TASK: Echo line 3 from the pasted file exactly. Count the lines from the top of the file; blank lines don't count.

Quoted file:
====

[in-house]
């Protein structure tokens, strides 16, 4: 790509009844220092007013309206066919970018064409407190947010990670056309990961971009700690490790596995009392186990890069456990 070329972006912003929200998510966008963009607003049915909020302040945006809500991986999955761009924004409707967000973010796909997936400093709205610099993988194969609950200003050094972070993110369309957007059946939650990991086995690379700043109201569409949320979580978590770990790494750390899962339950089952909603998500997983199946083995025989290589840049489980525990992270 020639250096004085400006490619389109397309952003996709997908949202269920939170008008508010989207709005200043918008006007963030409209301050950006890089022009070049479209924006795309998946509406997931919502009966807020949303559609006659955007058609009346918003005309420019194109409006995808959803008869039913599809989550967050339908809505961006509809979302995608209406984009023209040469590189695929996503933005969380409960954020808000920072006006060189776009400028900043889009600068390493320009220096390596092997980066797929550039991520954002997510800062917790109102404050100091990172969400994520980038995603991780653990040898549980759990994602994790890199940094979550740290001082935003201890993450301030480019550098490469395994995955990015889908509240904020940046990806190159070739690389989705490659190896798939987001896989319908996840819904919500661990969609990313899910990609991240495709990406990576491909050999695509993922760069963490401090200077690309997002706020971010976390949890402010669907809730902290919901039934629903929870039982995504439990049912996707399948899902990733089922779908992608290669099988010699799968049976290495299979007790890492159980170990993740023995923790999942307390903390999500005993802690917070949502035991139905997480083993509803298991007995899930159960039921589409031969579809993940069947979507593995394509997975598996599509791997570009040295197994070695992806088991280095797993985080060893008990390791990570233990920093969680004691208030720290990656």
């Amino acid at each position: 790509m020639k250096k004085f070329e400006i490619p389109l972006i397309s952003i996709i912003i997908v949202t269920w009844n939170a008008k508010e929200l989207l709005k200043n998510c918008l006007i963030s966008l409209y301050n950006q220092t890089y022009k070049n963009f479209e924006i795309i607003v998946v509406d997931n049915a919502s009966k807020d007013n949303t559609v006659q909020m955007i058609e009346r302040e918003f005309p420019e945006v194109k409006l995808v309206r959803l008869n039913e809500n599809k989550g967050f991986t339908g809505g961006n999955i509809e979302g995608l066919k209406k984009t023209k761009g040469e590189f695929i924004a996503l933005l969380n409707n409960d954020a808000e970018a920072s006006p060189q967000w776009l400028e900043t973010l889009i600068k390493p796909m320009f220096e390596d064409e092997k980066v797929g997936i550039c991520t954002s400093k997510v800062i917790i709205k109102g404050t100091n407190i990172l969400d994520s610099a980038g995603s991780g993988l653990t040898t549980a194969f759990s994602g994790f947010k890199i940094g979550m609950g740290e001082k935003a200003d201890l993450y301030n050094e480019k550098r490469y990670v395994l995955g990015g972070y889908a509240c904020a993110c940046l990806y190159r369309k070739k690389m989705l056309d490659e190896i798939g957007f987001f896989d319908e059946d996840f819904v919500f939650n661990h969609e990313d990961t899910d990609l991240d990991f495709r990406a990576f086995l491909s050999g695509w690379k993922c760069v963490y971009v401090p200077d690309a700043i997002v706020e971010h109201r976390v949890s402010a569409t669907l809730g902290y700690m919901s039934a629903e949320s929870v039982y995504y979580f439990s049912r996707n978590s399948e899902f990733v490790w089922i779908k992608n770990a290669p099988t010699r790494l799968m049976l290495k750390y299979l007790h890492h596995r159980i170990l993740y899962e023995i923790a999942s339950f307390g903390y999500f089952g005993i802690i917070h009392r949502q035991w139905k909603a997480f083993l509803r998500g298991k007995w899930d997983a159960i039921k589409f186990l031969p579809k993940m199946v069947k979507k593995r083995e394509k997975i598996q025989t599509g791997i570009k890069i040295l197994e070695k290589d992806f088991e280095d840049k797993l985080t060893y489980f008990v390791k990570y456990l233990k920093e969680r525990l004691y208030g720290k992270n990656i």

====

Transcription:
């Amino acid at each position: 790509m020639k250096k004085f070329e400006i490619p389109l972006i397309s952003i996709i912003i997908v949202t269920w009844n939170a008008k508010e929200l989207l709005k200043n998510c918008l006007i963030s966008l409209y301050n950006q220092t890089y022009k070049n963009f479209e924006i795309i607003v998946v509406d997931n049915a919502s009966k807020d007013n949303t559609v006659q909020m955007i058609e009346r302040e918003f005309p420019e945006v194109k409006l995808v309206r959803l008869n039913e809500n599809k989550g967050f991986t339908g809505g961006n999955i509809e979302g995608l066919k209406k984009t023209k761009g040469e590189f695929i924004a996503l933005l969380n409707n409960d954020a808000e970018a920072s006006p060189q967000w776009l400028e900043t973010l889009i600068k390493p796909m320009f220096e390596d064409e092997k980066v797929g997936i550039c991520t954002s400093k997510v800062i917790i709205k109102g404050t100091n407190i990172l969400d994520s610099a980038g995603s991780g993988l653990t040898t549980a194969f759990s994602g994790f947010k890199i940094g979550m609950g740290e001082k935003a200003d201890l993450y301030n050094e480019k550098r490469y990670v395994l995955g990015g972070y889908a509240c904020a993110c940046l990806y190159r369309k070739k690389m989705l056309d490659e190896i798939g957007f987001f896989d319908e059946d996840f819904v919500f939650n661990h969609e990313d990961t899910d990609l991240d990991f495709r990406a990576f086995l491909s050999g695509w690379k993922c760069v963490y971009v401090p200077d690309a700043i997002v706020e971010h109201r976390v949890s402010a569409t669907l809730g902290y700690m919901s039934a629903e949320s929870v039982y995504y979580f439990s049912r996707n978590s399948e899902f990733v490790w089922i779908k992608n770990a290669p099988t010699r790494l799968m049976l290495k750390y299979l007790h890492h596995r159980i170990l993740y899962e023995i923790a999942s339950f307390g903390y999500f089952g005993i802690i917070h009392r949502q035991w139905k909603a997480f083993l509803r998500g298991k007995w899930d997983a159960i039921k589409f186990l031969p579809k993940m199946v069947k979507k593995r083995e394509k997975i598996q025989t599509g791997i570009k890069i040295l197994e070695k290589d992806f088991e280095d840049k797993l985080t060893y489980f008990v390791k990570y456990l233990k920093e969680r525990l004691y208030g720290k992270n990656i």